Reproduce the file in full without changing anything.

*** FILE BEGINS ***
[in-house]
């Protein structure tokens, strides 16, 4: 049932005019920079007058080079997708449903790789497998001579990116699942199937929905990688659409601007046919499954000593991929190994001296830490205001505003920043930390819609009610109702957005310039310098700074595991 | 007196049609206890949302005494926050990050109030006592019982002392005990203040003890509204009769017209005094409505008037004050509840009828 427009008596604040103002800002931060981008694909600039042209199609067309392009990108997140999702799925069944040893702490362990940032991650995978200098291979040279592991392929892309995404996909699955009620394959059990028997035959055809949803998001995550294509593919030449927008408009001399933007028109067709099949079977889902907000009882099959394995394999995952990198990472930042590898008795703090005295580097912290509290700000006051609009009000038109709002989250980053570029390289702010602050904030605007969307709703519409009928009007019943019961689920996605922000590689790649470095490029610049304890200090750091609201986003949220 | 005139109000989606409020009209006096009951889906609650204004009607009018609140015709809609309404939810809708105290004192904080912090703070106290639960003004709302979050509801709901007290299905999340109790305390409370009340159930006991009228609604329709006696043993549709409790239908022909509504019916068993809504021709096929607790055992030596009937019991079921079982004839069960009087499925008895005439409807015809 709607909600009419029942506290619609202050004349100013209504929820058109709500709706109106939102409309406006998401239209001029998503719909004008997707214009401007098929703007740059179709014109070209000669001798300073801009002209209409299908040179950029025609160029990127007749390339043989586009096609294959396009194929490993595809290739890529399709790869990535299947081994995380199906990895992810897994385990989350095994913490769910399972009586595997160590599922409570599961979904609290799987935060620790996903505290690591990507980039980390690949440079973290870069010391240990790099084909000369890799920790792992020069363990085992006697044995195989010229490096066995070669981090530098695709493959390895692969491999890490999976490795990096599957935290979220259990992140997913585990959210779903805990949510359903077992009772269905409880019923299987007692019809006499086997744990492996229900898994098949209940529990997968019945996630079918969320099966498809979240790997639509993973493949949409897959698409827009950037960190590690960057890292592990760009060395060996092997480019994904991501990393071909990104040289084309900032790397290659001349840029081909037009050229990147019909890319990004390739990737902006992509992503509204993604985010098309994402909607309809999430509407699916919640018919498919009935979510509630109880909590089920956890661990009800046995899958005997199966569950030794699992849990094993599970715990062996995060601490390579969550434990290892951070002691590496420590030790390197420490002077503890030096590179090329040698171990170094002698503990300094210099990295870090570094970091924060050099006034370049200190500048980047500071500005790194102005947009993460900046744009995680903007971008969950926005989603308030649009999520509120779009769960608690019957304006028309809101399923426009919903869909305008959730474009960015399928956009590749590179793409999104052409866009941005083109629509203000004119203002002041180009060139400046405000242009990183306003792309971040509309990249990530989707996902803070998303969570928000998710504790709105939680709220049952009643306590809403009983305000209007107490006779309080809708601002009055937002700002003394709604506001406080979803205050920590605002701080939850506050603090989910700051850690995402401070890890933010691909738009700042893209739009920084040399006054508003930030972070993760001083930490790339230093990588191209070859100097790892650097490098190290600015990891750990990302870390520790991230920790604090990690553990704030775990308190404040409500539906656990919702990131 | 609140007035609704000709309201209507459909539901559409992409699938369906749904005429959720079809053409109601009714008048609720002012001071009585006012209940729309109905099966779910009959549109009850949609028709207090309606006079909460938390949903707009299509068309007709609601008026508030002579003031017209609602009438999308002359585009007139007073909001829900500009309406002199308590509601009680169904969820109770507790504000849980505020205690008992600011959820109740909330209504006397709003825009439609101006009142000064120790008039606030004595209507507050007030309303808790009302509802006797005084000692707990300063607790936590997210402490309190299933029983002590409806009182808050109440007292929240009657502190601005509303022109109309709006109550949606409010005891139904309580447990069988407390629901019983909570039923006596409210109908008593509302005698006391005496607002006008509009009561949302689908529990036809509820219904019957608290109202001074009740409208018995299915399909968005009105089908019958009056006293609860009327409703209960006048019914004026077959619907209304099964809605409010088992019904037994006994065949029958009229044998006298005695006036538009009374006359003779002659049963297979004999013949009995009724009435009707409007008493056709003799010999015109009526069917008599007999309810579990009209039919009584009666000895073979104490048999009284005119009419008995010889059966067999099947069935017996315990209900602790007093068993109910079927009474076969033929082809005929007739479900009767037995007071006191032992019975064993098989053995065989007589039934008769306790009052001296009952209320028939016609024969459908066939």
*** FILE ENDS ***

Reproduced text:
[in-house]
């Protein structure tokens, strides 16, 4: 049932005019920079007058080079997708449903790789497998001579990116699942199937929905990688659409601007046919499954000593991929190994001296830490205001505003920043930390819609009610109702957005310039310098700074595991 | 007196049609206890949302005494926050990050109030006592019982002392005990203040003890509204009769017209005094409505008037004050509840009828 427009008596604040103002800002931060981008694909600039042209199609067309392009990108997140999702799925069944040893702490362990940032991650995978200098291979040279592991392929892309995404996909699955009620394959059990028997035959055809949803998001995550294509593919030449927008408009001399933007028109067709099949079977889902907000009882099959394995394999995952990198990472930042590898008795703090005295580097912290509290700000006051609009009000038109709002989250980053570029390289702010602050904030605007969307709703519409009928009007019943019961689920996605922000590689790649470095490029610049304890200090750091609201986003949220 | 005139109000989606409020009209006096009951889906609650204004009607009018609140015709809609309404939810809708105290004192904080912090703070106290639960003004709302979050509801709901007290299905999340109790305390409370009340159930006991009228609604329709006696043993549709409790239908022909509504019916068993809504021709096929607790055992030596009937019991079921079982004839069960009087499925008895005439409807015809 709607909600009419029942506290619609202050004349100013209504929820058109709500709706109106939102409309406006998401239209001029998503719909004008997707214009401007098929703007740059179709014109070209000669001798300073801009002209209409299908040179950029025609160029990127007749390339043989586009096609294959396009194929490993595809290739890529399709790869990535299947081994995380199906990895992810897994385990989350095994913490769910399972009586595997160590599922409570599961979904609290799987935060620790996903505290690591990507980039980390690949440079973290870069010391240990790099084909000369890799920790792992020069363990085992006697044995195989010229490096066995070669981090530098695709493959390895692969491999890490999976490795990096599957935290979220259990992140997913585990959210779903805990949510359903077992009772269905409880019923299987007692019809006499086997744990492996229900898994098949209940529990997968019945996630079918969320099966498809979240790997639509993973493949949409897959698409827009950037960190590690960057890292592990760009060395060996092997480019994904991501990393071909990104040289084309900032790397290659001349840029081909037009050229990147019909890319990004390739990737902006992509992503509204993604985010098309994402909607309809999430509407699916919640018919498919009935979510509630109880909590089920956890661990009800046995899958005997199966569950030794699992849990094993599970715990062996995060601490390579969550434990290892951070002691590496420590030790390197420490002077503890030096590179090329040698171990170094002698503990300094210099990295870090570094970091924060050099006034370049200190500048980047500071500005790194102005947009993460900046744009995680903007971008969950926005989603308030649009999520509120779009769960608690019957304006028309809101399923426009919903869909305008959730474009960015399928956009590749590179793409999104052409866009941005083109629509203000004119203002002041180009060139400046405000242009990183306003792309971040509309990249990530989707996902803070998303969570928000998710504790709105939680709220049952009643306590809403009983305000209007107490006779309080809708601002009055937002700002003394709604506001406080979803205050920590605002701080939850506050603090989910700051850690995402401070890890933010691909738009700042893209739009920084040399006054508003930030972070993760001083930490790339230093990588191209070859100097790892650097490098190290600015990891750990990302870390520790991230920790604090990690553990704030775990308190404040409500539906656990919702990131 | 609140007035609704000709309201209507459909539901559409992409699938369906749904005429959720079809053409109601009714008048609720002012001071009585006012209940729309109905099966779910009959549109009850949609028709207090309606006079909460938390949903707009299509068309007709609601008026508030002579003031017209609602009438999308002359585009007139007073909001829900500009309406002199308590509601009680169904969820109770507790504000849980505020205690008992600011959820109740909330209504006397709003825009439609101006009142000064120790008039606030004595209507507050007030309303808790009302509802006797005084000692707990300063607790936590997210402490309190299933029983002590409806009182808050109440007292929240009657502190601005509303022109109309709006109550949606409010005891139904309580447990069988407390629901019983909570039923006596409210109908008593509302005698006391005496607002006008509009009561949302689908529990036809509820219904019957608290109202001074009740409208018995299915399909968005009105089908019958009056006293609860009327409703209960006048019914004026077959619907209304099964809605409010088992019904037994006994065949029958009229044998006298005695006036538009009374006359003779002659049963297979004999013949009995009724009435009707409007008493056709003799010999015109009526069917008599007999309810579990009209039919009584009666000895073979104490048999009284005119009419008995010889059966067999099947069935017996315990209900602790007093068993109910079927009474076969033929082809005929007739479900009767037995007071006191032992019975064993098989053995065989007589039934008769306790009052001296009952209320028939016609024969459908066939």